Saturday, June 3, 2017

Interview yourself

A friend noticed that she had her weight in mind much of the time, even though she doesn't have a weight problem.  She wrote,"Since it is on my mind so much, maybe I do have a weight problem."  Every now and then, it is helpful to follow that pattern and notice what you have in mind much of the time.


Money?  Food?  Health?  Our minds are associative and are capable of associating nearly anything with anything else.  If, like my friend, you start to wonder what it is about your mother-in-law or the mayor or the music of Vivaldi that gets your mind on that subject so much, it can be fun, profitable and interesting to interview yourself.  If you are over 60 and on reasonably good terms with yourself, you may want to take a moment to get paper and pen.  My experience is such that your mind can throw ideas and impressions at you so fast that it is quite handy to have the tools for making a few notes during your self-interview.


The reason is that some people's minds know that certain subjects and revelations and admissions are blocked, forbidden.  No need to get too deep but if you are always been a bit afraid of the mayor, your mind can see that feeling and arrange for you to think about the mayor in more distant terms and never let you get around to admitting he is a little scary.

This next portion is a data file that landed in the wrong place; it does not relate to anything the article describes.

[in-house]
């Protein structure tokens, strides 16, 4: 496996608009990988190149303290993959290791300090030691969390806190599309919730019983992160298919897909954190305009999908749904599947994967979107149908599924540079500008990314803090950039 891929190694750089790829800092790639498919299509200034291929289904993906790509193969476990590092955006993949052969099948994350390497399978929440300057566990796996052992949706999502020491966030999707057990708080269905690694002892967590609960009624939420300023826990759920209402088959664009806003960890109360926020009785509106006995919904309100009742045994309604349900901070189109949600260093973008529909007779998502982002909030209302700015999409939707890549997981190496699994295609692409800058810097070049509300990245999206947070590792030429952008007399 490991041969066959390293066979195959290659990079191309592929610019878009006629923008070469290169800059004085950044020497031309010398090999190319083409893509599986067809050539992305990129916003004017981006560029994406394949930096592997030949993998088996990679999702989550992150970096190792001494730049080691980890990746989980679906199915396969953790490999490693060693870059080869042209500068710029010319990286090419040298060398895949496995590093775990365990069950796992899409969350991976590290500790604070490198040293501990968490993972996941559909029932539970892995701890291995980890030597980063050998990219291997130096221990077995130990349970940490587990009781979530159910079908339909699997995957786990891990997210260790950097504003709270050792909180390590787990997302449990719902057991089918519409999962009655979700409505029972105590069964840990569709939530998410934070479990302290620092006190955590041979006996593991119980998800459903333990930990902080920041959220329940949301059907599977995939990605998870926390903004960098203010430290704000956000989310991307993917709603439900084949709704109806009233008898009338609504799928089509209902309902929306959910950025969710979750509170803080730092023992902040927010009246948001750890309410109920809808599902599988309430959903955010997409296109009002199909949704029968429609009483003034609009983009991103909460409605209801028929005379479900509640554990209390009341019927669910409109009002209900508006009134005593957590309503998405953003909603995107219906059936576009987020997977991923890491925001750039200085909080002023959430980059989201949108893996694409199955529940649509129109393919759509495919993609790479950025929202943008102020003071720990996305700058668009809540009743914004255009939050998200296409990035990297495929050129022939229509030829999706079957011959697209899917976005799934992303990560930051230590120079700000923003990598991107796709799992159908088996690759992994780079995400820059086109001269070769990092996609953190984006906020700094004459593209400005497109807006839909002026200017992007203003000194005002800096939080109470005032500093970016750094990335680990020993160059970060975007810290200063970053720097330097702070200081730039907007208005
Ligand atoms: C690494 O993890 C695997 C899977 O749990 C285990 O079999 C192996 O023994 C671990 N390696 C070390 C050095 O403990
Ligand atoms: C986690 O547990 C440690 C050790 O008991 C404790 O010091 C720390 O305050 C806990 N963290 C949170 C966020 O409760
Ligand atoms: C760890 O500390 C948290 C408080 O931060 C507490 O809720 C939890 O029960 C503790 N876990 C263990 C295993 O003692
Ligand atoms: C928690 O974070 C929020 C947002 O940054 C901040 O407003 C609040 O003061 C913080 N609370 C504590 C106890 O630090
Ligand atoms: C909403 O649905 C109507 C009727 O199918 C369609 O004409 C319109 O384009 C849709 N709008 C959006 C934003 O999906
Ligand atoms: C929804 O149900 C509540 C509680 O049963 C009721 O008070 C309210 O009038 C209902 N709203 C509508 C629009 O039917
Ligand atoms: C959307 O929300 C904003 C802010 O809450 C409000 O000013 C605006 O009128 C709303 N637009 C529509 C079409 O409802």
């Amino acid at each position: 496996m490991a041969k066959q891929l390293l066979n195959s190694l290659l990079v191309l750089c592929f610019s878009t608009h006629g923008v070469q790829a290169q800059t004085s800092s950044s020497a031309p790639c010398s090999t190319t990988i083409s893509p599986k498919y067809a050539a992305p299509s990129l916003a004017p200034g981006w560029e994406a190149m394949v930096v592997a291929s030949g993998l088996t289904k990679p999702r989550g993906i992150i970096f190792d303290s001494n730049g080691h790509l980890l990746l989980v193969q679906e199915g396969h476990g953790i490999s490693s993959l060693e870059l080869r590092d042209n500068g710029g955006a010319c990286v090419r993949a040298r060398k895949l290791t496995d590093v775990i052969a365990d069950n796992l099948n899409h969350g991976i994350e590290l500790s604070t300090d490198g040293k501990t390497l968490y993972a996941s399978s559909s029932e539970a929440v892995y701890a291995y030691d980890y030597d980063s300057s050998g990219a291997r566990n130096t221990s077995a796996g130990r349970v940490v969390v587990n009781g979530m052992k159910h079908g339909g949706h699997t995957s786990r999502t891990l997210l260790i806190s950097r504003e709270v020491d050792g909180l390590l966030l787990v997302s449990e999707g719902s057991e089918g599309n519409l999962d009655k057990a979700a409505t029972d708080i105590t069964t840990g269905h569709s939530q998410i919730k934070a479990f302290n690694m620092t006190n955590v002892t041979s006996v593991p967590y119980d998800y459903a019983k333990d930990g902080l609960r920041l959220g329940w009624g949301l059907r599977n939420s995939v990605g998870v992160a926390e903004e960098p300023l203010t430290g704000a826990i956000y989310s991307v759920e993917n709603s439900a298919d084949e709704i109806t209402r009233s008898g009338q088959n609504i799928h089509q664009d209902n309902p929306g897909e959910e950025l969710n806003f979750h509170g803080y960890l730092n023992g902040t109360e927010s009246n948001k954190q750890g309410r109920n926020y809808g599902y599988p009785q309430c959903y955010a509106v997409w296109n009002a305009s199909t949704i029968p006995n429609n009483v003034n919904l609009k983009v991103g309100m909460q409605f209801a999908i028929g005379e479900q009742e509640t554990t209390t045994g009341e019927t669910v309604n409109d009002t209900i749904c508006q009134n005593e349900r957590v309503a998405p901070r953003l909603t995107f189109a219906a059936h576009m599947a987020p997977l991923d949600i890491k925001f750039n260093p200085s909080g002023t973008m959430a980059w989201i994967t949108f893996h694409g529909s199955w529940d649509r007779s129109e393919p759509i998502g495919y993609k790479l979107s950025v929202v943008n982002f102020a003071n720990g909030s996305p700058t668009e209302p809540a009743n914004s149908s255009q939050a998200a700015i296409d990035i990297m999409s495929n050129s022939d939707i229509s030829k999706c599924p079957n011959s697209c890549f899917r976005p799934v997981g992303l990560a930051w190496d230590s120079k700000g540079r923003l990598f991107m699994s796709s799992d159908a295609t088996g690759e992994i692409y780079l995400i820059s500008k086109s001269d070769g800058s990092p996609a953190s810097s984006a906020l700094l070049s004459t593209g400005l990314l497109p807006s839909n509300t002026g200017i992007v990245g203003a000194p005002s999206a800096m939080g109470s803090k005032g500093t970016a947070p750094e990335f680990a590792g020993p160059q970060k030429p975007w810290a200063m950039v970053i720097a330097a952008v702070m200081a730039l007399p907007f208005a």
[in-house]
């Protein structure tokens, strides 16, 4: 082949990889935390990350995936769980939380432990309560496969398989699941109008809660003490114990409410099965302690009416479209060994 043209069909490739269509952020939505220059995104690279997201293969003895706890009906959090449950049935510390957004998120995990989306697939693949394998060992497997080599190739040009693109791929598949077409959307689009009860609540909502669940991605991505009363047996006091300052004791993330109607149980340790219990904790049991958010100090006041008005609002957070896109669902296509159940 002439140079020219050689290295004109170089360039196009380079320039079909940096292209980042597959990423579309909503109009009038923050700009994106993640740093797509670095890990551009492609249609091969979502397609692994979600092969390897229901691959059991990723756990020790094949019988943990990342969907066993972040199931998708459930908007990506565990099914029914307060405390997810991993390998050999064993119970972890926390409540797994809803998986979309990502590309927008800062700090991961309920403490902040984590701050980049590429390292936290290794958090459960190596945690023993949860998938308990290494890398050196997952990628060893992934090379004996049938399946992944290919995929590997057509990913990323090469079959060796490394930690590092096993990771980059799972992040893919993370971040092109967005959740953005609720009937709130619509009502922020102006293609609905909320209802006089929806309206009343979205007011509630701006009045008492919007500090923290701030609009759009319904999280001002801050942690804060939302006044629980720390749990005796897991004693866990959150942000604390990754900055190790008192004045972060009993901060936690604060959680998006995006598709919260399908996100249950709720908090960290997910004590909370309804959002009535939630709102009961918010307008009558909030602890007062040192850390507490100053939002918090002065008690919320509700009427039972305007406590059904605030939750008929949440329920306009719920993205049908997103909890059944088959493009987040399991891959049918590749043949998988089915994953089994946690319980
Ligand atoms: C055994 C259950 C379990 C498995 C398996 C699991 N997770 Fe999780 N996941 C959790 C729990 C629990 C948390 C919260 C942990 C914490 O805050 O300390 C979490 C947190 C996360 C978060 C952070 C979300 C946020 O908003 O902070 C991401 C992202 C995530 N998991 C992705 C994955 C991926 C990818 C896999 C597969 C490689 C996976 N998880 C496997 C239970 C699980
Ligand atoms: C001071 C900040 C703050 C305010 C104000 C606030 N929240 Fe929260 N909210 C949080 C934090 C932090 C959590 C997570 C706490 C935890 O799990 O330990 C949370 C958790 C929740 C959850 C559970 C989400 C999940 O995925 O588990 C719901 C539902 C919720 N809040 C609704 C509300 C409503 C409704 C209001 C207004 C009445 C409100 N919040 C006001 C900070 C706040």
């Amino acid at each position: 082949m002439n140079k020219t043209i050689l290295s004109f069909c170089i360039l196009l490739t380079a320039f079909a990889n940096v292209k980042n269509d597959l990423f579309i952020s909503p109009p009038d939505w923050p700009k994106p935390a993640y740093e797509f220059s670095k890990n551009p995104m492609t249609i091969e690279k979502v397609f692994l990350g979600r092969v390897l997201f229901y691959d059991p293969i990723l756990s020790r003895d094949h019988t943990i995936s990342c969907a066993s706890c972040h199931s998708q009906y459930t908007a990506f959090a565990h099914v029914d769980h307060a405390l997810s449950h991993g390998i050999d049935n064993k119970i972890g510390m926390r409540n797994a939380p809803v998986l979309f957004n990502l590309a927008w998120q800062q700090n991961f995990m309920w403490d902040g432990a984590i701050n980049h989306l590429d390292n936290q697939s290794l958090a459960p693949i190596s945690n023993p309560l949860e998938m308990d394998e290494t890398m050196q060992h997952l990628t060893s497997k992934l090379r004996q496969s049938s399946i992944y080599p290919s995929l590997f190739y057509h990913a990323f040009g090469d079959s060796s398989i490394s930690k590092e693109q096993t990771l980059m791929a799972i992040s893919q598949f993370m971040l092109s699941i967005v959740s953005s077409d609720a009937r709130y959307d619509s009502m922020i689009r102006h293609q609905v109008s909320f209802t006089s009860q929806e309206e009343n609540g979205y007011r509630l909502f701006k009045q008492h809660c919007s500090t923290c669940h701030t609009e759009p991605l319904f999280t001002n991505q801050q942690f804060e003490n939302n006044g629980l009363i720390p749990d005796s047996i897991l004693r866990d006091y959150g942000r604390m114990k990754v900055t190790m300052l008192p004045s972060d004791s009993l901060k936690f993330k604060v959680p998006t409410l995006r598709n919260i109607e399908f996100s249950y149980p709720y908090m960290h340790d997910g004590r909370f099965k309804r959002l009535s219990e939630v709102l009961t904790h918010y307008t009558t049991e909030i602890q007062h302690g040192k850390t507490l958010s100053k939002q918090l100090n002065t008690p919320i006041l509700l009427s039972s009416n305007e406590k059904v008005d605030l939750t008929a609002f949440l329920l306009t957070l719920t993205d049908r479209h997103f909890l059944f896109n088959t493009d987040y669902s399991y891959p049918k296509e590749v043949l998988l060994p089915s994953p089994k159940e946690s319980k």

As you get to higher ages, like 60 or so, you may be in a position to calmly and privately admit that some topics, some people or some associations make you nervous or on edge. It is possible that turning those over in the privacy of your mind will reveal unexpected feelings or ideas.  One or two of them may be the inspiration for a new activity or a new friendship or more explicit avoidance of a person or an obligation.


Just like the whole internet, your mind and your thoughts and your memories are too big to know in their entirety or even to observe all at once.  You can't see the whole thing.  To complicate matters further, you are changing all the time.  So an opinion you have held for decades may no longer fit the current you.  Interviewing yourself and noticing what you think and do, as well as what appeals to you now as activities and associates can turn up some surprising new angles.

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